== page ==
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Linkages Of Undergraduate Students With Industry: The Mmo Connections Program At The University Of Toronto

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2004 Annual Conference


Salt Lake City, Utah

Publication Date

June 20, 2004

Start Date

June 20, 2004

End Date

June 23, 2004



Conference Session

Trends in ME Education Poster Session

Page Count


Page Numbers

9.870.1 - 9.870.8



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Paper Authors

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James Mills

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William Cleghorn

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NOTE: The first page of text has been automatically extracted and included below in lieu of an abstract

Session 1566

Linkages of Undergraduate Students with Industry: The MMO Connections Program at the University of Toronto

W. L. Cleghorn and J.K. Mills Mechanical and Industrial Engineering Department University of Toronto


This paper presents an initiative instituted in 1990 at the University of Toronto, Department of Mechanical and Industrial Engineering whereby students in their final year study take on a thesis that has practical significance with local industries. This initiative, entitled the Materials and Manufacturing Ontario (MMO) Connections Program, has the central objective to collaborate with industry in the definition of a real problem of relevance to that industry, and to subsequently introduce this problem to senior year undergraduate engineering students for resolution.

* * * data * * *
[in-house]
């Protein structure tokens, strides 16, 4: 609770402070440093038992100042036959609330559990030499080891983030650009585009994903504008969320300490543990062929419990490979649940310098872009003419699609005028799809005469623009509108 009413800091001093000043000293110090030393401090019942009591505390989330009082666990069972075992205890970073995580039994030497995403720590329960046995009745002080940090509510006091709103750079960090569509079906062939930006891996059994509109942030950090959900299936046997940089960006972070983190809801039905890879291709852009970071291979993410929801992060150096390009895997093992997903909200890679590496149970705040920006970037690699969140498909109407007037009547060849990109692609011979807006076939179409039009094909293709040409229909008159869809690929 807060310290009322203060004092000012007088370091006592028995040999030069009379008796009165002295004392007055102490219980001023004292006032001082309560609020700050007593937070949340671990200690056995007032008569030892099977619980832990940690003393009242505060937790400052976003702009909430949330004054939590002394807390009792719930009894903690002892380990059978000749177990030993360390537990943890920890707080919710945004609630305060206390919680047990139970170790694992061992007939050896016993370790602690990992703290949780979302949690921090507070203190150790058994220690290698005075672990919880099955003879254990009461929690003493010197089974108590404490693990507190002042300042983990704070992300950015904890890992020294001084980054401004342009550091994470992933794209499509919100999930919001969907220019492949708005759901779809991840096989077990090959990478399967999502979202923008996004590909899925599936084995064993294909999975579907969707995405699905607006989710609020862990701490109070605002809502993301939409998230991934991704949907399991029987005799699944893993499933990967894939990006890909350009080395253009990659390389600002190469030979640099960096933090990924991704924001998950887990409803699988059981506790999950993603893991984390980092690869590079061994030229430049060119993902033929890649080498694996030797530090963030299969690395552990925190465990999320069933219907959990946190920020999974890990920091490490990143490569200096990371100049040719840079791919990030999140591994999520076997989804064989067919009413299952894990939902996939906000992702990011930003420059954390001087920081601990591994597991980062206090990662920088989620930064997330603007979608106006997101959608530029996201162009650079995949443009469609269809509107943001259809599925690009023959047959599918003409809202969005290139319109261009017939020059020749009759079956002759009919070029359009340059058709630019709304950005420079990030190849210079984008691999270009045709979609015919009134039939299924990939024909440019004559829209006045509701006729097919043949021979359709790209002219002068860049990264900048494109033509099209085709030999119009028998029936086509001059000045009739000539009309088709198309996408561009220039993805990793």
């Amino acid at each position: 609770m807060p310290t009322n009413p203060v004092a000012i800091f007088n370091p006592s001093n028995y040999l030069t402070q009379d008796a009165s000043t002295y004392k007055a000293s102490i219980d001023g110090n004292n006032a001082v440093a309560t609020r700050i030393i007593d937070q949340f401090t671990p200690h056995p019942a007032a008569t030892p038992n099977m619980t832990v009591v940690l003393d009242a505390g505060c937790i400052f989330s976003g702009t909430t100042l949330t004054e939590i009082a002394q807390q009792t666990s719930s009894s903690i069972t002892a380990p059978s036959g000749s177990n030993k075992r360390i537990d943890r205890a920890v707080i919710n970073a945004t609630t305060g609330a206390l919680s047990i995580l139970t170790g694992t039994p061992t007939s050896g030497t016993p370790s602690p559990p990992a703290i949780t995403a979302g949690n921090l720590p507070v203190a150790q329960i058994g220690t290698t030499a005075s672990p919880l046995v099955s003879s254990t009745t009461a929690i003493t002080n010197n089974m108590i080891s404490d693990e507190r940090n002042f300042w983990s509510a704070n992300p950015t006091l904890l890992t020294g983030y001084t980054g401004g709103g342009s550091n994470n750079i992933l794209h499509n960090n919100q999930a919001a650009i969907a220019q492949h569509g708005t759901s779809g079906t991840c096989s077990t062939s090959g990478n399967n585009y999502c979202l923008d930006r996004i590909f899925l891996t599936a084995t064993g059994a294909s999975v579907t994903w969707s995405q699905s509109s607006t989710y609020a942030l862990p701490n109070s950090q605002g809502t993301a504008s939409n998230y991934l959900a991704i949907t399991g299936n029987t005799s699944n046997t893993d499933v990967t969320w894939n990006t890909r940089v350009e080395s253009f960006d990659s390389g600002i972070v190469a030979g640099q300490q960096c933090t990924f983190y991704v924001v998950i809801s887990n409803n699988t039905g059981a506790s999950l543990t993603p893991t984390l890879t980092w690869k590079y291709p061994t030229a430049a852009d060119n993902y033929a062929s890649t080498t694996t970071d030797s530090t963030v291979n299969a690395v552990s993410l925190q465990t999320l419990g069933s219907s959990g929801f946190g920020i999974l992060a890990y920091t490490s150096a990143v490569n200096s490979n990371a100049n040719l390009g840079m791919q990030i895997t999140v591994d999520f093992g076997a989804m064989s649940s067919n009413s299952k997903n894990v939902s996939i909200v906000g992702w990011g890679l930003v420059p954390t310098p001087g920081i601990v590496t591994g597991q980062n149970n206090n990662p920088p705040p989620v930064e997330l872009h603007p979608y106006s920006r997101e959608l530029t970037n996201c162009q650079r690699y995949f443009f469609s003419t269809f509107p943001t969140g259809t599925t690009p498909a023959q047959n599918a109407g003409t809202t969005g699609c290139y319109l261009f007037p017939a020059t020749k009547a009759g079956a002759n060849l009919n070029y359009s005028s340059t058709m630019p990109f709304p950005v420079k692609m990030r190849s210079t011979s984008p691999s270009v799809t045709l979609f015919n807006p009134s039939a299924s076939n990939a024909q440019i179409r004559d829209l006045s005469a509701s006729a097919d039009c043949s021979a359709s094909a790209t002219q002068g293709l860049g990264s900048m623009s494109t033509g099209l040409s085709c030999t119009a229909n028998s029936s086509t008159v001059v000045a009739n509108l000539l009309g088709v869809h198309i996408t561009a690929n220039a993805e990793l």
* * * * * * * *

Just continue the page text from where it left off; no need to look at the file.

The MMO Connections Program facilitates the opportunity for talented students to work on these real- industrial problems, and as a result, both parties benefit. The MMO Connections Program therefore predominantly is one of technology transfer.

History of the MMO Connections Program

In 1990, when the MMO Connections Program was initiated, the undergraduate curriculum focused heavily on technical subjects with little formal attention to writing and communication skills. Additionally, exposure to real world industrial problems was not common amongst the undergraduate students. It was recognized that here has been an increasing need for students graduating with engineering degrees to improve their design and communication skills. Additionally, it was also recognized that there was little opportunity for interaction with engineering staff involved in engineering activity within an industry. Such interaction provides many opportunities to learn basic skills involving meeting schedules, setting deadlines, meeting expectations, use of various modes of communication, email, phone, etc.

To support a learning environment in which many of the above essential skills could be learned, as well as experience real-world engineering problems, an application was made to the Manufacturing Research Corporation of Ontario (MRCO), subsequently renamed Materials and Manufacturing Ontario (MMO) to provide funding for projects with industry, which would simultaneously serve as Fourth Year Undergraduate Thesis Projects. The MMO is primarily a research funding organization, with a mandate to support the training of highly qualified personnel, hence the MMO initiative is consistent with the overall MMO mandate.

“Proceedings of the 2004 American Society for Engineering Education Annual Conference & Exposition Copyright 82004, American Society for Engineering Education”

Mills, J., & Cleghorn, W. (2004, June), Linkages Of Undergraduate Students With Industry: The Mmo Connections Program At The University Of Toronto Paper presented at 2004 Annual Conference, Salt Lake City, Utah. 10.18260/1-2--12853

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